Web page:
One might think that unilateral economic "undevelopment" might be the solution to this challenge of complexity. However, since power follows economics, any nation that unilaterally wrecks its economy, say with a green new deal or other nonsense, risks being dominated by other global powers. The "scanning" behavior behind the "Green New Deal" is as ancient as the Roman experimentation with all sorts of new religions towards the end of their empire.

I used to dislike protectionism and isolationism, thinking that they inhibited the world wide growth of wealth.  Even before COVID19, in applying Nassim Taleb's concept of anti-fragility, I began to think that Isolationism and protectionism were rationale responses to the risks from a global economy.  By underestimating fat tailed risks, such as pandemics, our economic system becomes too fragile and complex to withstand stressors.  America is uniquely situated to survive a global collapse because federalism gives a head start on the localism that would inevitably result. (Remembering from Tainter that collapse is a rationale decomposition into smaller polities.) As Nassim Taleb points out localism is anti-fragile; I believe Tainter's work dovetails nicely with Taleb's insight that catastrophes seem more frequent than theory suggests (or at least as theory is applied by mainstream economists today).

Additionally, the scanning behavior for alternative energy sources is a worthy goal. We just shouldn't destroy our wealth for it.  Additionally, taking a look at nuclear power seems worthwhile. For the time being, the industrial capacity available from fossil fuels overwhelms the benefit of the alternatives, as we continue to find more efficient ways to extract.  Clearly that won't last forever, but it keeps lasting longer than anyone seems able to predict.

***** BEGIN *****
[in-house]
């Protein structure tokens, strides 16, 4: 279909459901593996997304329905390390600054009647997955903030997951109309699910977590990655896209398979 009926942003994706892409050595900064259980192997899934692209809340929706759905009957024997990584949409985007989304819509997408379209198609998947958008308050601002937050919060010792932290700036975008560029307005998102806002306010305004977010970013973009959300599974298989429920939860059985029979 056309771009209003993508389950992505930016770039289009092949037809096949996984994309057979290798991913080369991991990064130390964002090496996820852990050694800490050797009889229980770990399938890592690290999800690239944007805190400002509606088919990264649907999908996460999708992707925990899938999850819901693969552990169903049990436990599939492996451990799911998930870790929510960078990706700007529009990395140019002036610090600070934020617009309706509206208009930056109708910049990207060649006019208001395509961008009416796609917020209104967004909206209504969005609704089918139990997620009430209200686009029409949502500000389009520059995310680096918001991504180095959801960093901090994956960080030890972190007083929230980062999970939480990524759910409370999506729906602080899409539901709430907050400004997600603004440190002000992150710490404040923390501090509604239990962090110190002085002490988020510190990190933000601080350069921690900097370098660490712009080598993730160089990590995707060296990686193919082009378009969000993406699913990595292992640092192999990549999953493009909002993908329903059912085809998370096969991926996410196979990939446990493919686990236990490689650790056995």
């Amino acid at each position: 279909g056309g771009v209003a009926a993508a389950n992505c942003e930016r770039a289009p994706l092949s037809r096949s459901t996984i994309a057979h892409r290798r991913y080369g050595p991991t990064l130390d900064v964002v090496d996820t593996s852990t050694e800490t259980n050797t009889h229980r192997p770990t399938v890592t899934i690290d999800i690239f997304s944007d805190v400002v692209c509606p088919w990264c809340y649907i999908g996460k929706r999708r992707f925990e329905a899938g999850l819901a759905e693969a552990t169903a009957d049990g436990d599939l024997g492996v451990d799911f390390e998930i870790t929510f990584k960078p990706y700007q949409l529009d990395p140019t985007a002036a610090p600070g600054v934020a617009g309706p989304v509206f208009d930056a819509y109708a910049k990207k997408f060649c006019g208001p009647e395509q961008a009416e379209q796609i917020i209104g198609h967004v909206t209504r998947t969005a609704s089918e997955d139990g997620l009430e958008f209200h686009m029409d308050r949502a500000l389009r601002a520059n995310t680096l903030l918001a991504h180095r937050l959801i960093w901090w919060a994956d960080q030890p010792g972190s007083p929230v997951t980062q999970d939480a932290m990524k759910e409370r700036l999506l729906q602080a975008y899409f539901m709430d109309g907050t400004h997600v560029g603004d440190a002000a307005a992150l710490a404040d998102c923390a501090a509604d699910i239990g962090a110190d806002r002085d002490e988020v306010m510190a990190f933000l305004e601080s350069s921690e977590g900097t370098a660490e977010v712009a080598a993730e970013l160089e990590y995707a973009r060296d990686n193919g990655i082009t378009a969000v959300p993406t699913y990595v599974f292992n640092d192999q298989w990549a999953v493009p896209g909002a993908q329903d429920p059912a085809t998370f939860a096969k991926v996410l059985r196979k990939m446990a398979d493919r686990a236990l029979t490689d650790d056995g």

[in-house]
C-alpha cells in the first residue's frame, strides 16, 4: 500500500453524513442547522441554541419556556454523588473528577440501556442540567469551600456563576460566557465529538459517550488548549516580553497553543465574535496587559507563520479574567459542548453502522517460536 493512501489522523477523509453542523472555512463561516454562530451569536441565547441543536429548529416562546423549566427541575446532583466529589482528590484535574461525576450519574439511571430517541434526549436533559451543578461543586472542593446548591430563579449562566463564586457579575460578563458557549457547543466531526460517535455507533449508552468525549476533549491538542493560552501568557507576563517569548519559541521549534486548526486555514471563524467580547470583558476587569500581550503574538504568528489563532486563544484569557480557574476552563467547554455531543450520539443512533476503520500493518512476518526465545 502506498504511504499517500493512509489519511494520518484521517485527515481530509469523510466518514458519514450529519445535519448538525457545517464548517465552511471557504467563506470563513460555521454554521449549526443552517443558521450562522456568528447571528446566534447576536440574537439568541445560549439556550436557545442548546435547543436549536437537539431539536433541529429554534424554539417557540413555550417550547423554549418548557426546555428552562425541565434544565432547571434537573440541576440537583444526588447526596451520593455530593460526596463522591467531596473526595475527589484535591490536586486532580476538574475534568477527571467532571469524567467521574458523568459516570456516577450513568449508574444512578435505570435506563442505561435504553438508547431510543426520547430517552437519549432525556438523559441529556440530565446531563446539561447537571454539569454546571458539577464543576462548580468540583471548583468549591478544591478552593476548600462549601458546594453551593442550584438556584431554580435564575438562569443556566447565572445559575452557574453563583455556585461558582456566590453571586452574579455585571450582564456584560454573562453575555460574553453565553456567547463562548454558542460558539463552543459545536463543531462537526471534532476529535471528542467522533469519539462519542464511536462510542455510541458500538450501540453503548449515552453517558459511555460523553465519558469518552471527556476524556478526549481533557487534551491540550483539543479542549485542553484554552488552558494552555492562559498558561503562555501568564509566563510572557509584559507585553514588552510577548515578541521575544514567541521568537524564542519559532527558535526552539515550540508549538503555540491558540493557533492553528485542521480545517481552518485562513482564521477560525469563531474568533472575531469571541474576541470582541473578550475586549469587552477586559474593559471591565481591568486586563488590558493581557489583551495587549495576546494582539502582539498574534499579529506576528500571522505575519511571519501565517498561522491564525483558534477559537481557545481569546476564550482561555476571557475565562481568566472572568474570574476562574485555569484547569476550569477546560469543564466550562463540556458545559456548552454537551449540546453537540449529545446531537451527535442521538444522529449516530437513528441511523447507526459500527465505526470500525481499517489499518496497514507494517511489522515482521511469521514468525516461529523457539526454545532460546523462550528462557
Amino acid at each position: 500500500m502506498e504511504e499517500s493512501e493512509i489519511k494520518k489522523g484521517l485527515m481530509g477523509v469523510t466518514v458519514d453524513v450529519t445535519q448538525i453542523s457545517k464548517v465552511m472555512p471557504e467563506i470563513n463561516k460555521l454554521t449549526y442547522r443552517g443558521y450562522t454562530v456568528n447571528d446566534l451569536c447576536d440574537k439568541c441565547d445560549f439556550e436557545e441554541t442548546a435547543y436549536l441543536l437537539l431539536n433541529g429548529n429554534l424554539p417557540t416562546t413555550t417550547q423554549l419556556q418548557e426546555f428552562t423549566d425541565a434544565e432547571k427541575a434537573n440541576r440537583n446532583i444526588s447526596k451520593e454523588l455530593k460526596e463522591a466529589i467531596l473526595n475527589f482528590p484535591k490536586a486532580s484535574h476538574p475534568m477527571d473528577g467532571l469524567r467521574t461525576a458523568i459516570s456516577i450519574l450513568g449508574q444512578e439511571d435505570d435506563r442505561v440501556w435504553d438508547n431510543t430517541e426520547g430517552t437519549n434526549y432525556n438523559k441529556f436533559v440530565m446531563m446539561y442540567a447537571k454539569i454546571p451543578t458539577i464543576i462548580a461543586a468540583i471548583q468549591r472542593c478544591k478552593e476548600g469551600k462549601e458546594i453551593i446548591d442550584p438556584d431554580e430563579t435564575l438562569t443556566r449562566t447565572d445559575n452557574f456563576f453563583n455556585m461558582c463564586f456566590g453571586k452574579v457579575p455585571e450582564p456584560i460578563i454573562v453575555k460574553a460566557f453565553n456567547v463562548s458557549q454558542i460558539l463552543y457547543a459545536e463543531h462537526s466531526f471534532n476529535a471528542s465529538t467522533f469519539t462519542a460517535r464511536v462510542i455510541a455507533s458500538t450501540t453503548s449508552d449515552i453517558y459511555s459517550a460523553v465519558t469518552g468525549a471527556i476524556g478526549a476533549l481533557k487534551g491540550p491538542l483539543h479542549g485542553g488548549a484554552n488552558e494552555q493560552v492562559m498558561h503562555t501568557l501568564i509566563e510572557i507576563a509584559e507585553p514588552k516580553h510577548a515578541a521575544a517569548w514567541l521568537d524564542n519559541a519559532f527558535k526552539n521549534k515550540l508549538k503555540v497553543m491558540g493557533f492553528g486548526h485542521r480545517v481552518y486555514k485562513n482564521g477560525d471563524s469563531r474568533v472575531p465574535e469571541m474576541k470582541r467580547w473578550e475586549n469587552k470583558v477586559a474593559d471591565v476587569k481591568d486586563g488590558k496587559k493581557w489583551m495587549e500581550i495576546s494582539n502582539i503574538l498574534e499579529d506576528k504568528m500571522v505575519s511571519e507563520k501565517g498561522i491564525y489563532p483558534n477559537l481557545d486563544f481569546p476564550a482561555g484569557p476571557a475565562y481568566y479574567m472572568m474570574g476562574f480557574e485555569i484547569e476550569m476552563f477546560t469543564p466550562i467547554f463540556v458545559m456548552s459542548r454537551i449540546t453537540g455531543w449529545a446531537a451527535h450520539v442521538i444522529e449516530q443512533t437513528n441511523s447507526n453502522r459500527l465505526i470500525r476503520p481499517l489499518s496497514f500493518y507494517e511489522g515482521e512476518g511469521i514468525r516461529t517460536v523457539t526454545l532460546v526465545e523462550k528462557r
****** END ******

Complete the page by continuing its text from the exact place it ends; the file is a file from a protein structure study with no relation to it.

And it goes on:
Some Fears

The elites will seize (ever more) power and enforce globalist policies, robbing us of the ability to position our country to survive a global crisis through localism.  Elites benefit from complexity; even Tainter acknowledges this. The push for mass immigration, essentially the abolishment of the nation-state is in their interest as it supplies ever more labor to produce surplus for them to keep power. (There, I used a Marxist argument against a Marxist policy.)

China is particularly vulnerable to collapse because their infrastructure was built poorly, they have a poor demographic outlook, and nasty pollution. My fear is that they will start a war to seize resources to stave off collapse and maintain the support of the population.  Tainter discusses the key point that all governments must maintain legitimacy through bread and circuses, suppression, or unity against external threats.  China has some current short term advantages that they may wish to exploit before their demographic curve works against them.  They are surrounded by wealthy neighbors, Japan, Taiwan, and South Korea, distant from their chief ally, the United States. Tainter points out the Roman conquest of Macedonia in 176 B.C. yielded a booty so rich as to allow the elimination of all taxes on Roman citizens, to provide an historical example.

I recommend Tainter's book for it's key conclusions.  The academic examples are excellent, but don't feel guilty just skipping to conclusions after reading an example or two.

1 comment:

  1. Well done!

    Hmm. I'll need a blog post to respond to your thoughtful essay. Pondering one now.